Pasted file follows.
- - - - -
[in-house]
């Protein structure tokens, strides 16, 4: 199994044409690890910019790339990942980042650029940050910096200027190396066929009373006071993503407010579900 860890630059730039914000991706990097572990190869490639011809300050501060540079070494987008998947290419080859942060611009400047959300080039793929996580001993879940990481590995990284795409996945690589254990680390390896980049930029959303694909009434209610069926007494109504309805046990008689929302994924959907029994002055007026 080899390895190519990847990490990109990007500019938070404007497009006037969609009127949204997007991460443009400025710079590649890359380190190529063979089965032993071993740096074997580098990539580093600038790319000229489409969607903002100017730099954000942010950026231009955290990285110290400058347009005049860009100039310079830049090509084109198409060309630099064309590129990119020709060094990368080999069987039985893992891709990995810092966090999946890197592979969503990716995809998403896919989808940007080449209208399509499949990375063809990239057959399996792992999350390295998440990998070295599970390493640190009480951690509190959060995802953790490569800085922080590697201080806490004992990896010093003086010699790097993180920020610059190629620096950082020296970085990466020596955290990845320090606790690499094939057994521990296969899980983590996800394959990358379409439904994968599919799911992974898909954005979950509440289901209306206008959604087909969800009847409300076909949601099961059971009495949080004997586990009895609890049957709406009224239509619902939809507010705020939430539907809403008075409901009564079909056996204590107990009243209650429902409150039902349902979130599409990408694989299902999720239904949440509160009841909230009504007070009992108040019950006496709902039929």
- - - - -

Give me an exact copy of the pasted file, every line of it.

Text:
[in-house]
């Protein structure tokens, strides 16, 4: 199994044409690890910019790339990942980042650029940050910096200027190396066929009373006071993503407010579900 860890630059730039914000991706990097572990190869490639011809300050501060540079070494987008998947290419080859942060611009400047959300080039793929996580001993879940990481590995990284795409996945690589254990680390390896980049930029959303694909009434209610069926007494109504309805046990008689929302994924959907029994002055007026 080899390895190519990847990490990109990007500019938070404007497009006037969609009127949204997007991460443009400025710079590649890359380190190529063979089965032993071993740096074997580098990539580093600038790319000229489409969607903002100017730099954000942010950026231009955290990285110290400058347009005049860009100039310079830049090509084109198409060309630099064309590129990119020709060094990368080999069987039985893992891709990995810092966090999946890197592979969503990716995809998403896919989808940007080449209208399509499949990375063809990239057959399996792992999350390295998440990998070295599970390493640190009480951690509190959060995802953790490569800085922080590697201080806490004992990896010093003086010699790097993180920020610059190629620096950082020296970085990466020596955290990845320090606790690499094939057994521990296969899980983590996800394959990358379409439904994968599919799911992974898909954005979950509440289901209306206008959604087909969800009847409300076909949601099961059971009495949080004997586990009895609890049957709406009224239509619902939809507010705020939430539907809403008075409901009564079909056996204590107990009243209650429902409150039902349902979130599409990408694989299902999720239904949440509160009841909230009504007070009992108040019950006496709902039929």